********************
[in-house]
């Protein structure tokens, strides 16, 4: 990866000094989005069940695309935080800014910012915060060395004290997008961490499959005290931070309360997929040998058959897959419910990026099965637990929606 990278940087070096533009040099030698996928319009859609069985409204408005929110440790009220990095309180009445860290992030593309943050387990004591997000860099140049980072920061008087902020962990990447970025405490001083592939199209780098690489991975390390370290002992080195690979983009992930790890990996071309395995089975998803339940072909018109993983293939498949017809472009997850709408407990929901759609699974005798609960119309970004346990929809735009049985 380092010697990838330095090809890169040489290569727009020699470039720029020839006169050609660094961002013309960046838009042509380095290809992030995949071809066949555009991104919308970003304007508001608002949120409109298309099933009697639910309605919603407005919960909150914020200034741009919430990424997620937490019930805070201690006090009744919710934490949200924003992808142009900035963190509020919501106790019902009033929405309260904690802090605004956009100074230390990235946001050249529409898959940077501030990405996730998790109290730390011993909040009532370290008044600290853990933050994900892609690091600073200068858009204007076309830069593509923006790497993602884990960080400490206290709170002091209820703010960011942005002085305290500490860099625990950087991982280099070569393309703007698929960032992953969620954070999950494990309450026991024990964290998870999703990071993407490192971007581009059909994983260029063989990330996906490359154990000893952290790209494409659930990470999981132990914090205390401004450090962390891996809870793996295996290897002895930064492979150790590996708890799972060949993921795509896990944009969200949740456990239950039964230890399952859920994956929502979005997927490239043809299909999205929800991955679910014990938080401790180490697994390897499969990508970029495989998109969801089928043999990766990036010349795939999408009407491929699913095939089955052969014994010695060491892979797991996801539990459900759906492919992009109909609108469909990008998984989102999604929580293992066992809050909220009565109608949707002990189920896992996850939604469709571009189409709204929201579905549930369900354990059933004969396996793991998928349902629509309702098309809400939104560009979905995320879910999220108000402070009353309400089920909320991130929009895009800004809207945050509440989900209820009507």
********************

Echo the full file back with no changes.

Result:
[in-house]
């Protein structure tokens, strides 16, 4: 990866000094989005069940695309935080800014910012915060060395004290997008961490499959005290931070309360997929040998058959897959419910990026099965637990929606 990278940087070096533009040099030698996928319009859609069985409204408005929110440790009220990095309180009445860290992030593309943050387990004591997000860099140049980072920061008087902020962990990447970025405490001083592939199209780098690489991975390390370290002992080195690979983009992930790890990996071309395995089975998803339940072909018109993983293939498949017809472009997850709408407990929901759609699974005798609960119309970004346990929809735009049985 380092010697990838330095090809890169040489290569727009020699470039720029020839006169050609660094961002013309960046838009042509380095290809992030995949071809066949555009991104919308970003304007508001608002949120409109298309099933009697639910309605919603407005919960909150914020200034741009919430990424997620937490019930805070201690006090009744919710934490949200924003992808142009900035963190509020919501106790019902009033929405309260904690802090605004956009100074230390990235946001050249529409898959940077501030990405996730998790109290730390011993909040009532370290008044600290853990933050994900892609690091600073200068858009204007076309830069593509923006790497993602884990960080400490206290709170002091209820703010960011942005002085305290500490860099625990950087991982280099070569393309703007698929960032992953969620954070999950494990309450026991024990964290998870999703990071993407490192971007581009059909994983260029063989990330996906490359154990000893952290790209494409659930990470999981132990914090205390401004450090962390891996809870793996295996290897002895930064492979150790590996708890799972060949993921795509896990944009969200949740456990239950039964230890399952859920994956929502979005997927490239043809299909999205929800991955679910014990938080401790180490697994390897499969990508970029495989998109969801089928043999990766990036010349795939999408009407491929699913095939089955052969014994010695060491892979797991996801539990459900759906492919992009109909609108469909990008998984989102999604929580293992066992809050909220009565109608949707002990189920896992996850939604469709571009189409709204929201579905549930369900354990059933004969396996793991998928349902629509309702098309809400939104560009979905995320879910999220108000402070009353309400089920909320991130929009895009800004809207945050509440989900209820009507």